ROSWELL — The Department of Agriculture is investigating the Fresh Market on Roswell Road in Buckhead following a salmonella outbreak.

Officials said a number of people got sick.

Channel 2′s Audrey Washington was at Fresh Market on Roswell Road on Monday, where she talked to a former employee and got an update from the Department of Public Health about the outbreak, which involved the deli department.

[DOWNLOAD: Free WSB-TV News app for alerts as news breaks]

According to a whistleblower, the conditions were so bad that she told health authorities.

The employee asked not to be identified and didn’t want her face shown. But she said she first noticed unsanitary conditions at the store back in June.

“A customer got sick from our chicken salad,” she said. “Associates (were) going inside the deli with no hair nets. When they’re handling customer food, they’re not wearing gloves.”

She sent pictures of what she described as bacteria growing near prepared food.

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“A lot of built-up bacteria and a lot of sludge,” she said.

She shared pictures of officials taking swabs of the deli area after several customers got sick.

“I like the chicken here,” customer Jackie Dockett said. ‘I thought it was safe to eat.”

Dockett said she last bought Fresh Market chicken salad in June, but she didn’t get sick. Still, she plans to stay away.

“No chicken salad today,” Dockett said.

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In a statement, a Fresh Market representative wrote, in part,

“The Fresh Market is always committed to the safety and well-being of our guests and employees… The Georgia Department of Agriculture reviewed a small number of cases of illness reported earlier this year, and as part of our commitment to safety, quality and compliance, we voluntarily assisted them in their review and took steps to ensure the ongoing quality and safety of our food.”

Channel 2 Action News then reached out to the Department of Agriculture, where Washington was directed to the Department of Health.

In a statement, DPH officials wrote, in part:

“Between January 2023 and July 2023, there were fewer than 15 reported cases of Salmonella infections related to the Fresh Market at 4405 Roswell Road… Of the reported cases, about half of the individuals were hospitalized. There are no reported deaths. DPH has not received any reports of illness since July, however, the Department of Agriculture’s investigation at the market is ongoing.”

The whistleblower told Washington she was only trying to protect her customers.

“I think the safety of our customers comes first,” she said.

Officials with the Department of Agriculture told Channel 2 Action News that they hope to complete their investigation soon.

Buckhead tunnel of darkness remains, but not for much longer

ATLANTA, Ga. (Atlanta News First) - After more than a year since its lights went out, the Buckhead Georgia 400 tunnel should be fully lit by September, according to the Georgia Department of Transportation (GDOT).Last week, Georgia Power crews began removing more than 700 tunnel lights that have been on and off for years. Georgia Power is restructuring the electrical lines and upgrading the lights to LEDs after a main electrical panel flooded in December 2021.The project has taken so long to get started because GDOT didn’...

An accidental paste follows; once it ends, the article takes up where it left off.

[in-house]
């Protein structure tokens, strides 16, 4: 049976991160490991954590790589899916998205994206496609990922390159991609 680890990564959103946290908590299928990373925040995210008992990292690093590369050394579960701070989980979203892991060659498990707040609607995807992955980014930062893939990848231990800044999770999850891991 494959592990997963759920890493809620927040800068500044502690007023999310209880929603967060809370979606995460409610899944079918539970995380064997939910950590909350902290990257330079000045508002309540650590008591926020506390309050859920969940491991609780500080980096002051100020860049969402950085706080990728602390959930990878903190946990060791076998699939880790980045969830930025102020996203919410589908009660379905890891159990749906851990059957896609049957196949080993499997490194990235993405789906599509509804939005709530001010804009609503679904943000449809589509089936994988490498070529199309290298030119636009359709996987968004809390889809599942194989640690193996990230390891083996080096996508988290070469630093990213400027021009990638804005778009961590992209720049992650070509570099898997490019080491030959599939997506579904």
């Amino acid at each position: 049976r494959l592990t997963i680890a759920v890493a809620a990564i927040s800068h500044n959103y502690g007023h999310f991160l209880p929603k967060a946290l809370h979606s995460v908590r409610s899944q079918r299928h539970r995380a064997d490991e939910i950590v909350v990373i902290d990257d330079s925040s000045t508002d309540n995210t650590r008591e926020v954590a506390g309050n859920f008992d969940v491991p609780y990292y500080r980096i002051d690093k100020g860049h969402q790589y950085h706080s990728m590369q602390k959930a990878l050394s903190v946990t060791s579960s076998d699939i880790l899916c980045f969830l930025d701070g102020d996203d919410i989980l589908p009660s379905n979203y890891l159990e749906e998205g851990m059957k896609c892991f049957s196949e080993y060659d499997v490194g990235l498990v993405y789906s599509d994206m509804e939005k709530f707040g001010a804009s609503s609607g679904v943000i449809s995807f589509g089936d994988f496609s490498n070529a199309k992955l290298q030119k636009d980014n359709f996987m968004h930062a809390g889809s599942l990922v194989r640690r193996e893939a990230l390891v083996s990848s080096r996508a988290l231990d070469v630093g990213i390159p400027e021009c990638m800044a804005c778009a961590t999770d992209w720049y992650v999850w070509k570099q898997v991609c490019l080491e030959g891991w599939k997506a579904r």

ATLANTA, Ga. (Atlanta News First) - After more than a year since its lights went out, the Buckhead Georgia 400 tunnel should be fully lit by September, according to the Georgia Department of Transportation (GDOT).

Last week, Georgia Power crews began removing more than 700 tunnel lights that have been on and off for years. Georgia Power is restructuring the electrical lines and upgrading the lights to LEDs after a main electrical panel flooded in December 2021.

The project has taken so long to get started because GDOT didn’t have a funding source, nor could it reach an agreement with Georgia Power, which wanted $3.1 million.

Safety concerns first reported by Better Call Harry led to GDOT and Georgia Power reaching a deal for $2.7 million.

The lights are necessary because Georgia law requires lighting in tunnels. Also, anyone driving into that tunnel on a bright sunny day knows that when sunlight is bouncing off the Atlanta Financial Center, a driver’s eyes have a hard time adjusting.

Dr. Wesley Hanson, an optometrist, said normal eyes need 15 to 20 minutes to adjust to the drastic light change.

“As we get older, it takes even longer,” she said. “If people have any conditions, cataracts or macular degeneration, or any changes in the eye, they may not adapt at all.

Better Call Harry obtained 23 driver complaints to GDOT’s 511 helplines over the past year.

One complainant wrote, “This is particularly hazardous when one goes from the bright sunshine to pitch black, you are blinded, and everyone slams on their brakes.”

Georgia Power crews will be working in the tunnel over the next several months. They are not blocking any lanes and for safety, they are depending on a lighted truck to take the impact if a car swerves in the tunnel.